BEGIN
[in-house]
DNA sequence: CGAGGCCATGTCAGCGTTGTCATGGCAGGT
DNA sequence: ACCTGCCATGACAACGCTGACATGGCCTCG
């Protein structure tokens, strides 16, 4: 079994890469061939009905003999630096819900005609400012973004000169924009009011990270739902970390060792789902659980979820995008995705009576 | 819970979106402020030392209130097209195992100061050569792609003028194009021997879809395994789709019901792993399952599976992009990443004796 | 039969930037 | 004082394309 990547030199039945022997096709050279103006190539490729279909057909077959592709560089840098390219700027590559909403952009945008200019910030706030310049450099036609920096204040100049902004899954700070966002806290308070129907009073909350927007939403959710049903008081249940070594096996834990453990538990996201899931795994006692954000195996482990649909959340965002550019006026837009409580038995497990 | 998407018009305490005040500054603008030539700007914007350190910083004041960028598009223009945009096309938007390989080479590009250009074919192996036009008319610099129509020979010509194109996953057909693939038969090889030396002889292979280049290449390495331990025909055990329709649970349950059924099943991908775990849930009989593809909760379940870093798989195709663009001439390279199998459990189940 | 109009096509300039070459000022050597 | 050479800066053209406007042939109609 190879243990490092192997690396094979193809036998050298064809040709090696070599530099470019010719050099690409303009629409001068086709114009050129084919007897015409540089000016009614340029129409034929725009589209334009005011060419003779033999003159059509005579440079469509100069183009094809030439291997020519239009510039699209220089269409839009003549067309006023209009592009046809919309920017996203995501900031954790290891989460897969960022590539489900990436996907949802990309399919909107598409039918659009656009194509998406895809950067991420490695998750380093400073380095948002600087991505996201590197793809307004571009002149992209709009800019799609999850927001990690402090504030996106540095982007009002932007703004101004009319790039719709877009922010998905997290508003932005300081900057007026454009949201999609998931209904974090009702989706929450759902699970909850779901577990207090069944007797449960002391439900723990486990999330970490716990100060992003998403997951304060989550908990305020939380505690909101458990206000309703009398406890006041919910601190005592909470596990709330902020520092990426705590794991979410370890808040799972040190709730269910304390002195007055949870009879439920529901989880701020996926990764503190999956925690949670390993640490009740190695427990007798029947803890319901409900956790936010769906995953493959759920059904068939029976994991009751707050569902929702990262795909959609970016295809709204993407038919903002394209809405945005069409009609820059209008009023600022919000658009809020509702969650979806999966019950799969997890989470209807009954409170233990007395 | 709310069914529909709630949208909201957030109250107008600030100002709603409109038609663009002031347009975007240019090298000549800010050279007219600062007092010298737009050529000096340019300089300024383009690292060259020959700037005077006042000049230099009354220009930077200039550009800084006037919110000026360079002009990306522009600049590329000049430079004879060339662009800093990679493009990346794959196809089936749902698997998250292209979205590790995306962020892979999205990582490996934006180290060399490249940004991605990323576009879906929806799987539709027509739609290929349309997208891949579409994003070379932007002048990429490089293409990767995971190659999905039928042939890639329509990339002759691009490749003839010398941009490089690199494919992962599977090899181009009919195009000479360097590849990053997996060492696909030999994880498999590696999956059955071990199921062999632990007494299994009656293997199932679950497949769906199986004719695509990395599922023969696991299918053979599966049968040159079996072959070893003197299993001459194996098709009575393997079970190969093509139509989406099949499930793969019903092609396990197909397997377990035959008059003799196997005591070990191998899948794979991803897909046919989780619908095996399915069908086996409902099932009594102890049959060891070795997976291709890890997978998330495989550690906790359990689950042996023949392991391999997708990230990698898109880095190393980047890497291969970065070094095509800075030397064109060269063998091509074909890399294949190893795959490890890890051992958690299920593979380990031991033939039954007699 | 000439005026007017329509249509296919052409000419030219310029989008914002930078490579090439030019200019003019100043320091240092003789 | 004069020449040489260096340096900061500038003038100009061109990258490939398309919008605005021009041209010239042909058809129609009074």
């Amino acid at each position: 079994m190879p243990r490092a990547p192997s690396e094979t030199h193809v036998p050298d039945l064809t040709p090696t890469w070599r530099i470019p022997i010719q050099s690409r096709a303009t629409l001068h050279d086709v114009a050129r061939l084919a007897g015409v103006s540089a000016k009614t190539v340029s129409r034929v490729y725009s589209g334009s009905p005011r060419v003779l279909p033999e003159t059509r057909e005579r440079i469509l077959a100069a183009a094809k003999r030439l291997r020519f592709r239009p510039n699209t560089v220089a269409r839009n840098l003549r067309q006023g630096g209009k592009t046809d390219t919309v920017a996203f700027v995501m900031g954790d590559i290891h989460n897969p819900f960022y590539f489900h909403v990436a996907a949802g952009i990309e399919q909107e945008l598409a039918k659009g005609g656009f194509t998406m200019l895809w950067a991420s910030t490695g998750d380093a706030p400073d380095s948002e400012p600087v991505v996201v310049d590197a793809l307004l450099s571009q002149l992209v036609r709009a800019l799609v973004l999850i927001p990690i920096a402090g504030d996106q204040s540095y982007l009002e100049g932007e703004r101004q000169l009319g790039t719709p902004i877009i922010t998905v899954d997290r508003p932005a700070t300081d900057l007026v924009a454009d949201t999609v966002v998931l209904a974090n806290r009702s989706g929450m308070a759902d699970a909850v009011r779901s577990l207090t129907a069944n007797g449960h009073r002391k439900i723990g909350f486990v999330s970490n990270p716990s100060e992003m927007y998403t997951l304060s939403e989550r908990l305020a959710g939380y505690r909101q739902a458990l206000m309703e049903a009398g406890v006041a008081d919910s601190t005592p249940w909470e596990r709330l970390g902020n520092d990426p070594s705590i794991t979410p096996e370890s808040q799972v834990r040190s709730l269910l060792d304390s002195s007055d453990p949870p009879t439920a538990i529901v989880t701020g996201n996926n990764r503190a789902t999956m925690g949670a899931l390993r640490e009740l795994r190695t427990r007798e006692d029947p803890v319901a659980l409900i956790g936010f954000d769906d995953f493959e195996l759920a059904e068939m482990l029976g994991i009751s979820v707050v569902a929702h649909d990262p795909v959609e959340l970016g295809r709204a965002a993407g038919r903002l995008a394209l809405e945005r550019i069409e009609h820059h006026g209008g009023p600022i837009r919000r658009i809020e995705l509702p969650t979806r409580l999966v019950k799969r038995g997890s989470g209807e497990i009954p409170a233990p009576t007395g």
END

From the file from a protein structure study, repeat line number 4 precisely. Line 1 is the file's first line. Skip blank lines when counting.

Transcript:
């Protein structure tokens, strides 16, 4: 079994890469061939009905003999630096819900005609400012973004000169924009009011990270739902970390060792789902659980979820995008995705009576 | 819970979106402020030392209130097209195992100061050569792609003028194009021997879809395994789709019901792993399952599976992009990443004796 | 039969930037 | 004082394309 990547030199039945022997096709050279103006190539490729279909057909077959592709560089840098390219700027590559909403952009945008200019910030706030310049450099036609920096204040100049902004899954700070966002806290308070129907009073909350927007939403959710049903008081249940070594096996834990453990538990996201899931795994006692954000195996482990649909959340965002550019006026837009409580038995497990 | 998407018009305490005040500054603008030539700007914007350190910083004041960028598009223009945009096309938007390989080479590009250009074919192996036009008319610099129509020979010509194109996953057909693939038969090889030396002889292979280049290449390495331990025909055990329709649970349950059924099943991908775990849930009989593809909760379940870093798989195709663009001439390279199998459990189940 | 109009096509300039070459000022050597 | 050479800066053209406007042939109609 190879243990490092192997690396094979193809036998050298064809040709090696070599530099470019010719050099690409303009629409001068086709114009050129084919007897015409540089000016009614340029129409034929725009589209334009005011060419003779033999003159059509005579440079469509100069183009094809030439291997020519239009510039699209220089269409839009003549067309006023209009592009046809919309920017996203995501900031954790290891989460897969960022590539489900990436996907949802990309399919909107598409039918659009656009194509998406895809950067991420490695998750380093400073380095948002600087991505996201590197793809307004571009002149992209709009800019799609999850927001990690402090504030996106540095982007009002932007703004101004009319790039719709877009922010998905997290508003932005300081900057007026454009949201999609998931209904974090009702989706929450759902699970909850779901577990207090069944007797449960002391439900723990486990999330970490716990100060992003998403997951304060989550908990305020939380505690909101458990206000309703009398406890006041919910601190005592909470596990709330902020520092990426705590794991979410370890808040799972040190709730269910304390002195007055949870009879439920529901989880701020996926990764503190999956925690949670390993640490009740190695427990007798029947803890319901409900956790936010769906995953493959759920059904068939029976994991009751707050569902929702990262795909959609970016295809709204993407038919903002394209809405945005069409009609820059209008009023600022919000658009809020509702969650979806999966019950799969997890989470209807009954409170233990007395 | 709310069914529909709630949208909201957030109250107008600030100002709603409109038609663009002031347009975007240019090298000549800010050279007219600062007092010298737009050529000096340019300089300024383009690292060259020959700037005077006042000049230099009354220009930077200039550009800084006037919110000026360079002009990306522009600049590329000049430079004879060339662009800093990679493009990346794959196809089936749902698997998250292209979205590790995306962020892979999205990582490996934006180290060399490249940004991605990323576009879906929806799987539709027509739609290929349309997208891949579409994003070379932007002048990429490089293409990767995971190659999905039928042939890639329509990339002759691009490749003839010398941009490089690199494919992962599977090899181009009919195009000479360097590849990053997996060492696909030999994880498999590696999956059955071990199921062999632990007494299994009656293997199932679950497949769906199986004719695509990395599922023969696991299918053979599966049968040159079996072959070893003197299993001459194996098709009575393997079970190969093509139509989406099949499930793969019903092609396990197909397997377990035959008059003799196997005591070990191998899948794979991803897909046919989780619908095996399915069908086996409902099932009594102890049959060891070795997976291709890890997978998330495989550690906790359990689950042996023949392991391999997708990230990698898109880095190393980047890497291969970065070094095509800075030397064109060269063998091509074909890399294949190893795959490890890890051992958690299920593979380990031991033939039954007699 | 000439005026007017329509249509296919052409000419030219310029989008914002930078490579090439030019200019003019100043320091240092003789 | 004069020449040489260096340096900061500038003038100009061109990258490939398309919008605005021009041209010239042909058809129609009074």